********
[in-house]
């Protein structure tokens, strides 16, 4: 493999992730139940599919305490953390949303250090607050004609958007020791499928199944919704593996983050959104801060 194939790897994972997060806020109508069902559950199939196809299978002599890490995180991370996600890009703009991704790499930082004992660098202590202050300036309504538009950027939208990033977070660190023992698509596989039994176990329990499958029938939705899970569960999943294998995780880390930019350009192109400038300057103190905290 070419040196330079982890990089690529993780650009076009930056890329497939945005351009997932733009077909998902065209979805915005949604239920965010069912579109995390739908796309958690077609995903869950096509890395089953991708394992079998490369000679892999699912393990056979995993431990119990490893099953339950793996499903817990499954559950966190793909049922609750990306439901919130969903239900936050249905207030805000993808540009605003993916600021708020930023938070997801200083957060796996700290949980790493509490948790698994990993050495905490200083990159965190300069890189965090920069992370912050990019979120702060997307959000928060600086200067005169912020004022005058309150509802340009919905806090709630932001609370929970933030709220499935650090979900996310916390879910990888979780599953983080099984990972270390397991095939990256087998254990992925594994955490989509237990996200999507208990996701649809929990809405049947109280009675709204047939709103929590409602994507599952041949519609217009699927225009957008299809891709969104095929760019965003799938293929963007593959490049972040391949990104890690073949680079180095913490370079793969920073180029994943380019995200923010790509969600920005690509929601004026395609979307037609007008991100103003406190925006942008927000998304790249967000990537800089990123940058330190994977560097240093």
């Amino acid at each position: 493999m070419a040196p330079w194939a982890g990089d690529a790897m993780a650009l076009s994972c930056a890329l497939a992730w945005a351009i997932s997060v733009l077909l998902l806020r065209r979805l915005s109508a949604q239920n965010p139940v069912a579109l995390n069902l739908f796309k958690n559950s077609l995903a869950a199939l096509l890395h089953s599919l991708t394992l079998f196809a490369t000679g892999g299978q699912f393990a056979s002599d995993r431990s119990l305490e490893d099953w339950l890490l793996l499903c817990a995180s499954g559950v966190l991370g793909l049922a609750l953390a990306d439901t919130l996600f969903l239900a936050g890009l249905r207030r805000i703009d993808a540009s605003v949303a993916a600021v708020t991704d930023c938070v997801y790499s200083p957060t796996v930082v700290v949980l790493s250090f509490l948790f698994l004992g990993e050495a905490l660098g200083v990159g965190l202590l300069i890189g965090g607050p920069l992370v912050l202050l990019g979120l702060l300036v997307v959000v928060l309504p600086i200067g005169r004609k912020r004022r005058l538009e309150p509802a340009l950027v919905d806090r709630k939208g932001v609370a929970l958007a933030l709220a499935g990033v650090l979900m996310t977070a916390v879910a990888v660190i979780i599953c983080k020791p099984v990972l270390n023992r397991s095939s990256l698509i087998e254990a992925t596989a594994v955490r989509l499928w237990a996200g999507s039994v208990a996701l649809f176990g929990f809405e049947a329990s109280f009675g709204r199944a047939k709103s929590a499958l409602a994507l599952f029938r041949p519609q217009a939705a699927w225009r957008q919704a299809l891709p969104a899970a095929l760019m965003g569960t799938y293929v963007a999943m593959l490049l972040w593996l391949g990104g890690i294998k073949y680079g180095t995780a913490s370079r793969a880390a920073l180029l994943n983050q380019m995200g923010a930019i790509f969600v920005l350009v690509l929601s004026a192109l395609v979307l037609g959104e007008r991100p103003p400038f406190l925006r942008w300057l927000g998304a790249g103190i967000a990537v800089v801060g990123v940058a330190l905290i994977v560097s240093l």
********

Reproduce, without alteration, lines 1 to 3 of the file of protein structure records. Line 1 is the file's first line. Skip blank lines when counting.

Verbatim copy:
[in-house]
């Protein structure tokens, strides 16, 4: 493999992730139940599919305490953390949303250090607050004609958007020791499928199944919704593996983050959104801060 194939790897994972997060806020109508069902559950199939196809299978002599890490995180991370996600890009703009991704790499930082004992660098202590202050300036309504538009950027939208990033977070660190023992698509596989039994176990329990499958029938939705899970569960999943294998995780880390930019350009192109400038300057103190905290 070419040196330079982890990089690529993780650009076009930056890329497939945005351009997932733009077909998902065209979805915005949604239920965010069912579109995390739908796309958690077609995903869950096509890395089953991708394992079998490369000679892999699912393990056979995993431990119990490893099953339950793996499903817990499954559950966190793909049922609750990306439901919130969903239900936050249905207030805000993808540009605003993916600021708020930023938070997801200083957060796996700290949980790493509490948790698994990993050495905490200083990159965190300069890189965090920069992370912050990019979120702060997307959000928060600086200067005169912020004022005058309150509802340009919905806090709630932001609370929970933030709220499935650090979900996310916390879910990888979780599953983080099984990972270390397991095939990256087998254990992925594994955490989509237990996200999507208990996701649809929990809405049947109280009675709204047939709103929590409602994507599952041949519609217009699927225009957008299809891709969104095929760019965003799938293929963007593959490049972040391949990104890690073949680079180095913490370079793969920073180029994943380019995200923010790509969600920005690509929601004026395609979307037609007008991100103003406190925006942008927000998304790249967000990537800089990123940058330190994977560097240093």
């Amino acid at each position: 493999m070419a040196p330079w194939a982890g990089d690529a790897m993780a650009l076009s994972c930056a890329l497939a992730w945005a351009i997932s997060v733009l077909l998902l806020r065209r979805l915005s109508a949604q239920n965010p139940v069912a579109l995390n069902l739908f796309k958690n559950s077609l995903a869950a199939l096509l890395h089953s599919l991708t394992l079998f196809a490369t000679g892999g299978q699912f393990a056979s002599d995993r431990s119990l305490e490893d099953w339950l890490l793996l499903c817990a995180s499954g559950v966190l991370g793909l049922a609750l953390a990306d439901t919130l996600f969903l239900a936050g890009l249905r207030r805000i703009d993808a540009s605003v949303a993916a600021v708020t991704d930023c938070v997801y790499s200083p957060t796996v930082v700290v949980l790493s250090f509490l948790f698994l004992g990993e050495a905490l660098g200083v990159g965190l202590l300069i890189g965090g607050p920069l992370v912050l202050l990019g979120l702060l300036v997307v959000v928060l309504p600086i200067g005169r004609k912020r004022r005058l538009e309150p509802a340009l950027v919905d806090r709630k939208g932001v609370a929970l958007a933030l709220a499935g990033v650090l979900m996310t977070a916390v879910a990888v660190i979780i599953c983080k020791p099984v990972l270390n023992r397991s095939s990256l698509i087998e254990a992925t596989a594994v955490r989509l499928w237990a996200g999507s039994v208990a996701l649809f176990g929990f809405e049947a329990s109280f009675g709204r199944a047939k709103s929590a499958l409602a994507l599952f029938r041949p519609q217009a939705a699927w225009r957008q919704a299809l891709p969104a899970a095929l760019m965003g569960t799938y293929v963007a999943m593959l490049l972040w593996l391949g990104g890690i294998k073949y680079g180095t995780a913490s370079r793969a880390a920073l180029l994943n983050q380019m995200g923010a930019i790509f969600v920005l350009v690509l929601s004026a192109l395609v979307l037609g959104e007008r991100p103003p400038f406190l925006r942008w300057l927000g998304a790249g103190i967000a990537v800089v801060g990123v940058a330190l905290i994977v560097s240093l």